Aksara suara dirgha
ᬅᬓ᭄ᬱᬭᬲ᭄ᬯᬭᬤᬷᬭ᭄ᬖ
(Long vowels)
Balinese script Balinese script Latin Transliteration IPA Name Name Balinese script Balinese script Latin Transliteration IPA
Kaṇṭhya
ᬓᬡ᭄ᬞ᭄ᬬ
(Guttural)
Bali vowel A kara.png
a [a] A kara
Bali vowel A kara-tedung.png
ā [ɑː]
Tālawya
ᬢᬵᬮᬯ᭄ᬬ
(Palatal)
Bali vowel I kara.png
i [i] I kara
Bali vowel I kara-tedung.png
ī [iː]
Mūrdhanya
ᬫᬹᬭ᭄ᬠᬜ
(Retroflex)
Bali vowel Ra repa.png
[ɹ̩] Ra repa
Bali vowel Ra repa-tedung.png
[ɹ̩ː]
Dantya
ᬤᬦ᭄ᬢ᭄ᬬ
(Dental)
Bali 2-vowel La lenga.png
[l̩] La lenga
Bali vowel La lenga-tedung.png
[l̩ː]
Oṣṭhya
ᬑᬱ᭄ᬞ᭄ᬬ
(Labial)
Bali vowel U kara.png
u [u] U kara
Bali vowel U kara-tedung.png
ū [uː]
Kaṇṭha-Tālawya
ᬓᬡ᭄ᬞ᭄ᬬᬢᬵᬮᬯ᭄ᬬ
(Palato-guttural)
Bali 6-vowel E kara.png
e [e]
[ɛ]
E kara Airsanya
Bali vowel Airsanya.png
ai [aːi]
Kaṇṭha-Oṣṭhya
ᬓᬡ᭄ᬞ᭄ᬬᬑᬱ᭄ᬞ᭄ᬬ
(Labio-guttural)
Bali 3-vowel O.png
o [o]
[ɔ]
O kara
Bali vowel O kara-tedung.png
au [aːu]

Gantungan and Gempelan[edit]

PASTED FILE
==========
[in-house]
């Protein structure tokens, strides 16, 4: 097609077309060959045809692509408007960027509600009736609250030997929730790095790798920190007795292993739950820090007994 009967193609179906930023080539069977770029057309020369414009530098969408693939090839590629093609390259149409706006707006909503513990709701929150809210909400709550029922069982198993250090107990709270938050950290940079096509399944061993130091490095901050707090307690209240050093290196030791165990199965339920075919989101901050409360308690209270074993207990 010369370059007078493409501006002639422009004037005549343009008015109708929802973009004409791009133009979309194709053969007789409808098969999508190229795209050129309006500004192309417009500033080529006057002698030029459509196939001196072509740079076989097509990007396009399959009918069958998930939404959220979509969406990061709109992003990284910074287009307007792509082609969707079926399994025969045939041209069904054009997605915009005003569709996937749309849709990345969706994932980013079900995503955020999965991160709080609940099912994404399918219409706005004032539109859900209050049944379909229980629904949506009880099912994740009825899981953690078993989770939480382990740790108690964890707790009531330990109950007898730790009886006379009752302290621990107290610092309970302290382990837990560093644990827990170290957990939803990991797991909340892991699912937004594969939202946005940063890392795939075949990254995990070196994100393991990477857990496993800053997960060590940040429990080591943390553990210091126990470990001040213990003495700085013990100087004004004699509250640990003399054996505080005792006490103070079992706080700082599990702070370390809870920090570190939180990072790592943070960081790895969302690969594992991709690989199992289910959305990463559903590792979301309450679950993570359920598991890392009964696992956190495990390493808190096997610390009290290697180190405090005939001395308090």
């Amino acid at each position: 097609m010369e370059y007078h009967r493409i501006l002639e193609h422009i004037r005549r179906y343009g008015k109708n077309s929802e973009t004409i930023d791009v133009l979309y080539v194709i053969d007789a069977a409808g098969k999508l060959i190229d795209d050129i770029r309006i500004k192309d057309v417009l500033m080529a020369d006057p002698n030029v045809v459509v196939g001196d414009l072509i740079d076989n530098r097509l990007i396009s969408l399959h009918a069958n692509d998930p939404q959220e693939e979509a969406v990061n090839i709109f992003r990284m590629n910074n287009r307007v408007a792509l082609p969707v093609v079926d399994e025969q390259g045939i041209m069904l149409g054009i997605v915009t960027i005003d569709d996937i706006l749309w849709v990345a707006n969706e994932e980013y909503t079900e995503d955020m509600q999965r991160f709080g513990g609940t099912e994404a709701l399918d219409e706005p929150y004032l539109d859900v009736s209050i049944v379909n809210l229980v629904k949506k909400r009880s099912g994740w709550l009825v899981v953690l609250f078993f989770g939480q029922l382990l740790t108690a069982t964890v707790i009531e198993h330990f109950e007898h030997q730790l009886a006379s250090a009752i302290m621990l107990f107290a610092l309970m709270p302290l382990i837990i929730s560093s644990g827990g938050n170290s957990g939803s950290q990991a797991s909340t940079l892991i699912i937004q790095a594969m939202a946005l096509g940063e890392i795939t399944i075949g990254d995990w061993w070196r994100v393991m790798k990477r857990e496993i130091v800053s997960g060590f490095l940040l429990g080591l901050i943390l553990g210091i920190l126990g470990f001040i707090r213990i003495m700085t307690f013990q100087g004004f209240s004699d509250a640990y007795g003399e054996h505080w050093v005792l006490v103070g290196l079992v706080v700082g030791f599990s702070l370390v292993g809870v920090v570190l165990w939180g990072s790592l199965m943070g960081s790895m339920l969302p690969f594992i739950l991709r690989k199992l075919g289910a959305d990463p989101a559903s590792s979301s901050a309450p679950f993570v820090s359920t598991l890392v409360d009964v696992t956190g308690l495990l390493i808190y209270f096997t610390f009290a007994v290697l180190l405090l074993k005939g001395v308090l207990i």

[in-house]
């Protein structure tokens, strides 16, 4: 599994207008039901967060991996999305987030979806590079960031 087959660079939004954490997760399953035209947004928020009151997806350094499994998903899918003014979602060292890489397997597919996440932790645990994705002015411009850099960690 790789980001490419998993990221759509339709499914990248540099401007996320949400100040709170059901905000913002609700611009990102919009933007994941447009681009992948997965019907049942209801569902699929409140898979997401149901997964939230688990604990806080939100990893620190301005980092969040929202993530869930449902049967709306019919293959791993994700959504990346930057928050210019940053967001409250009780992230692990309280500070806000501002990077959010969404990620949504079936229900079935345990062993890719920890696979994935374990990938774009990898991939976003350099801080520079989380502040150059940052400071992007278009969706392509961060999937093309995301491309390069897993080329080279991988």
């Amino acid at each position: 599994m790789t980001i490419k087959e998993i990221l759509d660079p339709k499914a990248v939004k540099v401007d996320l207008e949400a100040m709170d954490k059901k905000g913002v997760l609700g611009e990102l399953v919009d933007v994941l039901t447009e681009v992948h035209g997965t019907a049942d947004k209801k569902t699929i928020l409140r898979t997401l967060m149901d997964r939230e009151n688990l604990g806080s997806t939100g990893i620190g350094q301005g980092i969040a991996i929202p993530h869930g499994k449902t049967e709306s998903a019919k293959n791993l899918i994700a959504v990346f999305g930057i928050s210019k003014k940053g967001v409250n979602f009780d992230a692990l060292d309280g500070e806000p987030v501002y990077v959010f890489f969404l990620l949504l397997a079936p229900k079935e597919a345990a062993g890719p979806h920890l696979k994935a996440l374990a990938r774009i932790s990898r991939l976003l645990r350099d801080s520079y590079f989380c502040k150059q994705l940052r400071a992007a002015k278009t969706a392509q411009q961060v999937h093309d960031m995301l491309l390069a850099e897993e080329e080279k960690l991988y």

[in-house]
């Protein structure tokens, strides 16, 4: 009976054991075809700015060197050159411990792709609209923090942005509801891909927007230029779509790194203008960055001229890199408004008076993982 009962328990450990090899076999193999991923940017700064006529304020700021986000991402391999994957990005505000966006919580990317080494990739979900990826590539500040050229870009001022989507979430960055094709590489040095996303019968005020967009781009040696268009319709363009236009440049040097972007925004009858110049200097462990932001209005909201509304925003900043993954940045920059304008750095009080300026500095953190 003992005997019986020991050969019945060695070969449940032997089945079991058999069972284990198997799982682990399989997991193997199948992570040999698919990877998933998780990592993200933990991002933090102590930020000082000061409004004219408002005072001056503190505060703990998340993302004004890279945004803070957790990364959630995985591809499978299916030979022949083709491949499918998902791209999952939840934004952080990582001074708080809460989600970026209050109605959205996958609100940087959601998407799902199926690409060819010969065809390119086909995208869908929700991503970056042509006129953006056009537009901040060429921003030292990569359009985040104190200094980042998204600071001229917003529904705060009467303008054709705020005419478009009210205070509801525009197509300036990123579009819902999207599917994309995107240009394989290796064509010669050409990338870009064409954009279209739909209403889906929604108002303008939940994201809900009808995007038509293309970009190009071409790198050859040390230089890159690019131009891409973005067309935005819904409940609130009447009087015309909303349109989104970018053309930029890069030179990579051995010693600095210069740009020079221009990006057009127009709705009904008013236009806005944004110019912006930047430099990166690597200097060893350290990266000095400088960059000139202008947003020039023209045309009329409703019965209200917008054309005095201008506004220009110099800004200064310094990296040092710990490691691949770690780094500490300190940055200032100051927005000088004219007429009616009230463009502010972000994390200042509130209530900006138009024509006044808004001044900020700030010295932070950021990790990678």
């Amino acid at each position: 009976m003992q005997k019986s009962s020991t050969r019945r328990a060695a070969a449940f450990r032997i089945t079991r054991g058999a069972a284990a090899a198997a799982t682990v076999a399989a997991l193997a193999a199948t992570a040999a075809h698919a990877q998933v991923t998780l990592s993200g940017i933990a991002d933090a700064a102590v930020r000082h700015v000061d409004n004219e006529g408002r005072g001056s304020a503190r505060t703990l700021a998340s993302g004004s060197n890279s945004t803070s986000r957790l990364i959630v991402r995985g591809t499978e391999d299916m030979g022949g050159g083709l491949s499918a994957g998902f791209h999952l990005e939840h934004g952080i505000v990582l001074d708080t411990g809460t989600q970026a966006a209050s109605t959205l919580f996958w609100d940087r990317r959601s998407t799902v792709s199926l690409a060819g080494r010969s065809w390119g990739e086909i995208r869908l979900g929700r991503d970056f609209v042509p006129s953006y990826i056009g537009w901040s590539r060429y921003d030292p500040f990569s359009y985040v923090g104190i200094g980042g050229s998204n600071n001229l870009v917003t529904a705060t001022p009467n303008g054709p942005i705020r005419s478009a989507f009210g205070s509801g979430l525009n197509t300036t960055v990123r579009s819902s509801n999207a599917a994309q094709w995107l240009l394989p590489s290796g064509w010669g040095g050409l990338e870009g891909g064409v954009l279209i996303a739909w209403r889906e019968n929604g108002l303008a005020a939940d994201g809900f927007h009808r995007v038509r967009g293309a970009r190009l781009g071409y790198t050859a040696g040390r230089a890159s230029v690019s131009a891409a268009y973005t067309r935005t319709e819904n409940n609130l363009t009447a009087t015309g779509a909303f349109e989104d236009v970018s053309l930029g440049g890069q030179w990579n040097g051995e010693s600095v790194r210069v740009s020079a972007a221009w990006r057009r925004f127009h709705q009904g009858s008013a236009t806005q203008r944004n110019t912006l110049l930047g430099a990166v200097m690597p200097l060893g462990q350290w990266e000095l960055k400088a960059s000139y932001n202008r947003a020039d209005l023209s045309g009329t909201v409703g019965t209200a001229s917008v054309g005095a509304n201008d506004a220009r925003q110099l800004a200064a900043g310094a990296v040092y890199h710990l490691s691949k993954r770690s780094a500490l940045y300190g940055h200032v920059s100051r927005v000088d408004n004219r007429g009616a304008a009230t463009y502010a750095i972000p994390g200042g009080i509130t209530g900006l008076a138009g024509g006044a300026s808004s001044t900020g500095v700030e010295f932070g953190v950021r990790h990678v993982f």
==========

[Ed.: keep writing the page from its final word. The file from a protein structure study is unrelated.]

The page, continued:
Gantungan (ᬕᬦ᭄ᬢᬸᬗᬦ᭄) (appended letters) and gempelan (ᬕᬾ‌ᬾ‌ᬫ᭄ᬧᬮᬦ᭄) (attached letters) has to be used to represent consonant cluster as zero vowel sign (adeg-adeg) may not used in middle of sentence in general. Thus, as some Brahmic family (Javanese), consonant cluster is writen in stack. Each consonant letter has a corresponding either gantungan or gempelan (for pa, pha, sa and ṣa only) form, and the presence of gantungan and gempelan eliminate the inherent vowel [a] of the letter it is appended to. For example, if the letter na () is appended with gantungan da (◌᭄ᬤ), the pronunciation becomes nda (ᬦ᭄ᬤ).

Gantungan or gempelan can be applied with pangangge (diacritic) to a letter. However, attaching two or more gantungan to one letter is forbidden; this condition is known as tumpuk telu (three layers). Adeg-adeg may be used in the middle of a sentence to avoid such situation. For example, tamblang with consonant cluster mbl is written as ᬢᬫ᭄‌ᬩ᭄ᬮᬂ.[9]

The forms of gantungan and gempelan are as follows:

Gantungan Gempelan
ᬕᬦ᭄ᬢᬸᬗᬦ᭄ ᬕᬾ‌ᬾ‌ᬫ᭄ᬧᬮᬦ᭄
Warga
(Place of articulation)
Pancawalimukha

Ardhasuara
ᬅᬭ᭄ᬥᬲ᭄ᬯᬭ
(Semivowels)
Ūṣma
ᬊᬱ᭄ᬫ
(Fricatives)
Wisarga
ᬯᬶᬲᬭ᭄ᬕ
(Glottal)
Unvoiced Voiced Anunāsika
ᬅᬦᬸᬦᬲᬶᬓ
Nasal
Alpaprāṇa
ᬅᬮ᭄ᬧᬧ᭄ᬭᬵᬡ
Unaspirated
Mahāprāṇa
ᬫᬵᬳᬵᬧ᭄ᬭᬵᬡ